The new series A.D. is providing us with an in depth look at the rise of the Jesus movement, and its motivating forces and factors. In Episode 2 of this series of shows, the arc of the narrative does not really reach beyond the Easter stories in the Gospels. Indeed, it ends on a mount, probably in Galilee, with Jesus commissioning his disciples and then departing from them. Along the way we get various scenes, some of them quite moving, of the encounters of the risen Jesus with his disciples both male and female. Especially effective and affecting are the John 20 scene of Jesus appearing to Mary Magdalene near the garden tomb and Jesus’ commissioning of her, and the appearance in the upper room to Thomas. My personal favorite is the scene in Galilee, taken from John 21, of the miraculous catch of fish, and the recommissioning of Peter.
If this is the spine of the 43 or so minutes of this episode, how is the episode filled out? Firstly, it involves the attempts by Pilate to kill the story, by killing both Roman soldiers and temple guards who were at the tomb when Jesus rose and escaped their clutches. Pilate without question was ruthless, but what Matthew 28.11-15 actually says is: “11 While the women were on their way, some of the guards went into the city and reported to the chief priests everything that had happened. 12 When the chief priests had met with the elders and devised a plan, they gave the soldiers a large sum of money, 13 telling them, “You are to say, ‘His disciples came during the night and stole him away while we were asleep.’ 14 If this report gets to the governor, we will satisfy him and keep you out of trouble.” 15 So the soldiers took the money and did as they were instructed. And this story has been widely circulated among the Jews to this very day.” This is a far cry from what this episode in fact depicts.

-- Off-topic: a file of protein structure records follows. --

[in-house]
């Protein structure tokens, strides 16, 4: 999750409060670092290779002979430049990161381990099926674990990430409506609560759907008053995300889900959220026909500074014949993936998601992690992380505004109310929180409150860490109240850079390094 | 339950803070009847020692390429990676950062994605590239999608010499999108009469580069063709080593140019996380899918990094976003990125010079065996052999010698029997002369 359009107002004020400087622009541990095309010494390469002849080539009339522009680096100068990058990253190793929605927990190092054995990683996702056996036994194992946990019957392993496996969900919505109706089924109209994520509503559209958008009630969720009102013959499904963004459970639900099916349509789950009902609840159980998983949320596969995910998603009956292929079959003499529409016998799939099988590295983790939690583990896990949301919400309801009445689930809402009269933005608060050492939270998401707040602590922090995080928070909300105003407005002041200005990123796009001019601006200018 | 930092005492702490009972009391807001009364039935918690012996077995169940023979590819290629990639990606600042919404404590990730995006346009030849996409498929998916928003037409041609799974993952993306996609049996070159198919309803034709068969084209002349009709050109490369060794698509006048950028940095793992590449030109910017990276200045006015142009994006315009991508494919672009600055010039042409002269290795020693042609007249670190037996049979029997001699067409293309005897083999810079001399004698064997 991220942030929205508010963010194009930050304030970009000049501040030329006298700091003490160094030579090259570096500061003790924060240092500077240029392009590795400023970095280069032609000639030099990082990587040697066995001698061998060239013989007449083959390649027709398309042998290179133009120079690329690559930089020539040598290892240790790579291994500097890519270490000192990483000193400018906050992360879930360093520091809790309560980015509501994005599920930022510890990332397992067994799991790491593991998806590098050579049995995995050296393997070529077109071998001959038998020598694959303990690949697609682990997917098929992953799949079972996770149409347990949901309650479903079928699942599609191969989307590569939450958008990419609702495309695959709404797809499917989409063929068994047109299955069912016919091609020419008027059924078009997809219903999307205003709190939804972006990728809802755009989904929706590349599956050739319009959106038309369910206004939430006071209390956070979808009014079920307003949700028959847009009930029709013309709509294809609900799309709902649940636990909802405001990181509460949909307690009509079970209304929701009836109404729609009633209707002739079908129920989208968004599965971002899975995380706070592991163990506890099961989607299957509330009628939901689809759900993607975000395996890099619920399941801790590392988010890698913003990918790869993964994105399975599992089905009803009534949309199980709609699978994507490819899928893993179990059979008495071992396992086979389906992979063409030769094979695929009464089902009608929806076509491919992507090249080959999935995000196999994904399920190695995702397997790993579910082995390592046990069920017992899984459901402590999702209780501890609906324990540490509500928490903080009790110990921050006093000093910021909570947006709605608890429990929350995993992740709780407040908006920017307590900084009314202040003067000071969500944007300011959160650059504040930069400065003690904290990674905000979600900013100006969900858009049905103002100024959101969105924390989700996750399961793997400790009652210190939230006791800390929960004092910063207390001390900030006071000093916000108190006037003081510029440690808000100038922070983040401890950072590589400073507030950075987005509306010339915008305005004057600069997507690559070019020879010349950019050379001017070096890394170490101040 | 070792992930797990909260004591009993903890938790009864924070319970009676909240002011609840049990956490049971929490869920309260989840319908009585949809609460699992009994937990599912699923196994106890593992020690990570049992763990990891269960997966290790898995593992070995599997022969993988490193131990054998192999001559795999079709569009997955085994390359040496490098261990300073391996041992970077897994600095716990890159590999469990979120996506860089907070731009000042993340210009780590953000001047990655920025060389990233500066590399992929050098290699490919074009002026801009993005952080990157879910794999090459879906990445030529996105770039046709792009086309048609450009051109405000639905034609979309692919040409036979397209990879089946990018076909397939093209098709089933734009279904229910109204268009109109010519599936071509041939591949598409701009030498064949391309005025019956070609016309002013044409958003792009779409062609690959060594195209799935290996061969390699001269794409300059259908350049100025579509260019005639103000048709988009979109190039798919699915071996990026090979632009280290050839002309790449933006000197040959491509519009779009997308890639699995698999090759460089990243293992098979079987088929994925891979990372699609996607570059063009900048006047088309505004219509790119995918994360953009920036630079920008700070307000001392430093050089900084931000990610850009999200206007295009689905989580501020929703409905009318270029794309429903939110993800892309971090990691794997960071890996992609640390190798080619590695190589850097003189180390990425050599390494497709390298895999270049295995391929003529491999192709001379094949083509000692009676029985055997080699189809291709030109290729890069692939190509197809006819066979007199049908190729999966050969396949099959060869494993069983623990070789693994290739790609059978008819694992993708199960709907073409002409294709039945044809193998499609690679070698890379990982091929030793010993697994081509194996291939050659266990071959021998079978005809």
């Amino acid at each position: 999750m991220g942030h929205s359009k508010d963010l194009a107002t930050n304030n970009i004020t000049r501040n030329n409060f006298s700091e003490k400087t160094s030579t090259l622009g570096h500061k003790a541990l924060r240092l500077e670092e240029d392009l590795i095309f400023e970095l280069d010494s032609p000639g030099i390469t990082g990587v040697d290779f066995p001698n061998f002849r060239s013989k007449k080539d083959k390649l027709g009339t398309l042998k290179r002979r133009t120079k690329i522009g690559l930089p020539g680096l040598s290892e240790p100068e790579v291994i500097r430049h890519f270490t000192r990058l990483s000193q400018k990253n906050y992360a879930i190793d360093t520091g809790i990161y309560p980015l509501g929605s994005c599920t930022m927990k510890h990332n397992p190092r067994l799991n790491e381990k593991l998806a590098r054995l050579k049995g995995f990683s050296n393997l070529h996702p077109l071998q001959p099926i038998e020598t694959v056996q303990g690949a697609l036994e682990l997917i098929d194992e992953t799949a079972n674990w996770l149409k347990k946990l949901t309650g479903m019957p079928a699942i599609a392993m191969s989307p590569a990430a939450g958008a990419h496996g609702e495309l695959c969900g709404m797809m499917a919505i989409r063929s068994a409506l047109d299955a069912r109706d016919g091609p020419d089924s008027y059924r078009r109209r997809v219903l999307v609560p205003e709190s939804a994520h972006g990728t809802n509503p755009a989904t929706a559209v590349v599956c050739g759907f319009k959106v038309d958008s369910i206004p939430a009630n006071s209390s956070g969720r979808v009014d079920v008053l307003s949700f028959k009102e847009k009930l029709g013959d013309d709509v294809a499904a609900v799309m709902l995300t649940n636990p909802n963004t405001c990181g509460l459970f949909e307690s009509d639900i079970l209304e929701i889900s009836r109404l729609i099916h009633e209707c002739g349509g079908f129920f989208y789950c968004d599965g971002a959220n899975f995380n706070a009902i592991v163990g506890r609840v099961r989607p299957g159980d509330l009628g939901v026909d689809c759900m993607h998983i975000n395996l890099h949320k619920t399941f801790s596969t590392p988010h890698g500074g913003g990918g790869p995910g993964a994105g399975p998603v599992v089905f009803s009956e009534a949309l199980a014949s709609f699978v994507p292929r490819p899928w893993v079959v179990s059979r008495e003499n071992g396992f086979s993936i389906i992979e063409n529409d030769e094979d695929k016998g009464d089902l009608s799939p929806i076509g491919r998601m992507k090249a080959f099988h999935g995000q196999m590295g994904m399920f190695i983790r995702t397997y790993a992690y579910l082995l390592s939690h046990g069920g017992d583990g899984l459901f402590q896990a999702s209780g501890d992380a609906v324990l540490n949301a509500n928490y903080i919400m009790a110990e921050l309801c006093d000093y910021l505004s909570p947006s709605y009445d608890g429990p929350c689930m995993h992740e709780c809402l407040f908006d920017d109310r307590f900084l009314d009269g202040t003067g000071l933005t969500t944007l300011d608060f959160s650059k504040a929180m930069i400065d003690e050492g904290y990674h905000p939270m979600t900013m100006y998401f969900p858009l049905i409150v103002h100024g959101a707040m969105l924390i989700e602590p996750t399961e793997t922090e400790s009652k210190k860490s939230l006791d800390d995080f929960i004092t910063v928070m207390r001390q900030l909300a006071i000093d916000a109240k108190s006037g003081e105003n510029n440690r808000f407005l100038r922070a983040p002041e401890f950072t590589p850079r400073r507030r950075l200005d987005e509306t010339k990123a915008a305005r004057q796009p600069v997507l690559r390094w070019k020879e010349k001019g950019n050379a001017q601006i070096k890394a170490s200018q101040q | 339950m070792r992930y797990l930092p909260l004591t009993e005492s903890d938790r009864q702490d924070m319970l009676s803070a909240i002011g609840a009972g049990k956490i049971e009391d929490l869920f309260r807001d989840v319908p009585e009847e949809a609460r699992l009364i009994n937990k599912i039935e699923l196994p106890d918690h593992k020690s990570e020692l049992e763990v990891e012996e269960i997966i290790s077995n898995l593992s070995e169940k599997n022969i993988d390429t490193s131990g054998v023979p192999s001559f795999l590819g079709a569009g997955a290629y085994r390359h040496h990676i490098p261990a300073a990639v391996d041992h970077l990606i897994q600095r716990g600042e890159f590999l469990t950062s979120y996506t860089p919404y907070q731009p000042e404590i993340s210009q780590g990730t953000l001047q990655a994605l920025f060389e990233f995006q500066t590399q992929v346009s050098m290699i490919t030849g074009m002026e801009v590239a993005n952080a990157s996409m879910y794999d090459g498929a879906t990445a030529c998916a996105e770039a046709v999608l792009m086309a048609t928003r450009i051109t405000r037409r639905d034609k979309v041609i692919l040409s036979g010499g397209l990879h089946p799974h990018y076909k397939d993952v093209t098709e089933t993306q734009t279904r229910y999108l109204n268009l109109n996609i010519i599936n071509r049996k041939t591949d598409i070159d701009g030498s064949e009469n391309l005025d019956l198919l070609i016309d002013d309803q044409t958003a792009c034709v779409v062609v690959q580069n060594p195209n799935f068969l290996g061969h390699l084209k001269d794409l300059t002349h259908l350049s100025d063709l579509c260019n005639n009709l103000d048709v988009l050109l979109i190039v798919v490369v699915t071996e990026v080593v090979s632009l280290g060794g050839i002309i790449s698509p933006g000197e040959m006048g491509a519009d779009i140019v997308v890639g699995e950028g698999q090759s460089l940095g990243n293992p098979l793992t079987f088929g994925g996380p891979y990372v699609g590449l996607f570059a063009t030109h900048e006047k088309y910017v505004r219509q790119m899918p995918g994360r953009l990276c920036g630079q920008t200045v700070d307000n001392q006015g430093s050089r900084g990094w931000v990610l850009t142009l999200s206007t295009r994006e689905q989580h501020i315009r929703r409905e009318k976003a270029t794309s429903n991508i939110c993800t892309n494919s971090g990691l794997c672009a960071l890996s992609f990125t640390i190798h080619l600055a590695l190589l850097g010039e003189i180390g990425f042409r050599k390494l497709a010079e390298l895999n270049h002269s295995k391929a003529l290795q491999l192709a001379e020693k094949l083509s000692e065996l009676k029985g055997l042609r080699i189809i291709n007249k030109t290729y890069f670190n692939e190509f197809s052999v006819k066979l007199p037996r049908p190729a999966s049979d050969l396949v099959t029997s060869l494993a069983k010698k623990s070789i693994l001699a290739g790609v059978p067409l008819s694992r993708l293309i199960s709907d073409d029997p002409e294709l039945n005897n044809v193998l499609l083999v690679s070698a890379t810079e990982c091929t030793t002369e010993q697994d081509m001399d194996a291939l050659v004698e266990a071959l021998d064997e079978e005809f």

Much more plausible is the notion that it was actually believed by some of the authorities that the body was stolen by the disciples, hence the attempt to hunt down the disciples and find the body. This is also depicted in this episode as well, with the disciples escaping the city with the help of a Zealot named Boaz, and reaching bucolic Galilee where they go fishing again. Some interesting facets of the story telling involve: 1) the further depiction of the close relationship between Caiaphas and his strong willed wife, the daughter of Annas, which parallels the similar depiction of the relationship between Pilate and his wife. Both of these strong women appear as powers behind the curule chairs, so to speak; 2) equally interesting is the probing of the possible relationship between Jesus’ mother and Mary Magdalene after they both are witnesses of the crucifixion. Of course in actuality, Mary Magdalene disappears entirely from the pages of the NT after John 20, which gave room for the later Gnostic speculations about here in various apocryphal Gospels (see the Gospel of Mary); 3) I like the portrayal of Peter, and his admission to Jesus that ‘you know me better than I know myself’ when it came to the threefold denial and the threefold recommissioning and affirmations of love. It would have been nice if something could have been done with the fact that differing words for love are used in the exchange between Jesus and Peter in John 21, but one can’t have everything. We may anticipate that in Episode 3 we will cross over into the book of Acts well and truly.